Home Sweet Home

September 10, 2013

in Africa, Fall 2013, Kendra Burpee, Morocco

When I first met my new mom, we could not communicate in words at all. She doesn’t know one word of English and I know about two words in Arabic, which at the time, I had forgotten. The language barrier wasn’t important though because she kissed me and held my hand the whole taxi ride home. After the taxi passed through the gates into the Medina of Fez, the old part of the city, it stopped and let us out. My mom paid a small, very old man wearing a fez to push a cart with my luggage to the house. There are no cars in most of this part of the city. The streets are way too narrow and crazy. It is supposedly the biggest car-free urban area in the world. The Medina was founded in 789 AD. It is an UNESCO World Heritage Site. It is most famous for having the oldest university in the world, which I actually saw today. The streets (more like sidewalks) are literally a maze. They make absolutely no sense and twist and turn in every direction up and down, with high building walls on each side. It is like nothing I have ever seen. If you get claustrophobic, don’t live in the Medina.

So, we followed the small man in the fez as he pushed my bag around corners and up hills. We had to press ourselves against the wall whenever a donkey or motorcycle wanted to pass because it’s too narrow. We walked by leather tanneries, meat markets, naked children kicking soccer balls, mosques and craftsmen. After a long time of walking, we finally stopped at a little red door. It looked like it was meant for hobbits. It was set against a super tall cement wall. This was my new home. The thing about Fez is it looks so old, run down and poor from the outside. I was told that people here believe a house is like a person- it’s the inside that counts. So, they do not worry about what the outside of buildings look like. Inside, Moroccan houses are beautiful with courtyards and beautiful tile work. When I walked into my house, my host sister was waiting. Her first words to me were “Welcome to your home. I am so excited to now have a sister.” She speaks a good amount of English, in addition to being fluent in Standard Modern Arabic, Moroccan Arabic, and French. She later told me how her dad had died a few years ago and she and her mom were lonely and bored living alone. They were so happy to have me join their family.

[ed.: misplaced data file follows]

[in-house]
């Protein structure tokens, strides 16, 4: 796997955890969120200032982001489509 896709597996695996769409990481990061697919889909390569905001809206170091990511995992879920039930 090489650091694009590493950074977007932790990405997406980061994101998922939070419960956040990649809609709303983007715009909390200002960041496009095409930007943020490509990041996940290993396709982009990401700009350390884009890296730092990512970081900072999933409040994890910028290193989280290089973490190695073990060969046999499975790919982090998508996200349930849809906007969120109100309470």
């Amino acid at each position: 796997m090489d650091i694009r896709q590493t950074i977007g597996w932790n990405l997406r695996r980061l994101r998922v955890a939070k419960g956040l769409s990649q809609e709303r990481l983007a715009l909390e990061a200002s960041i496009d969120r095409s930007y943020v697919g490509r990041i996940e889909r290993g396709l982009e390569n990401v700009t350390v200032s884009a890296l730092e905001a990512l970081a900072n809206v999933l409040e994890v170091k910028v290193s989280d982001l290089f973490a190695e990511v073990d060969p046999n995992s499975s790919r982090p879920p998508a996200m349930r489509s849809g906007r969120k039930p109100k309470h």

My house has two floors but the bottom floor is completely empty and unused. I am a little confused about why. I guess there’s just no need for so many rooms for so few people. When we go into the house we immediately go up the stairs. The whole house is open. It’s basically like we live outside because the middle of the house has no ceiling. If it rains outside, it rains inside. There are drains on the bottom floor. If it’s hot and humid outside, it’s hot and humid inside. If there are birds flying around outside, there are birds flying around inside. As I write this, I can see directly to the stars from the couch I’m lying on.

My mom is a wonderful cook. Today for lunch we ate bird. I’m not sure which kind of bird, but they looked like tiny chickens and when I asked what it was, my sister pointed to the pigeon-like birds outside. Onions and raisins and a green sauce were on the bird. We eat all our meals without silverware. Three fingers are used to scoop the food into pieces of bread. On the side we ate olives and beets. In Morocco the main meal of the day is lunch. Breakfast and dinner are small, very similar meals. They are usually bread with cheeses, jellies and other things to dip, with sweet mint tea and pastries. Apparently every Friday, everyone in Morocco eats couscous covered in vegetable stew for lunch.

‫مع اسلامة

 

 

Previous post:

Next post: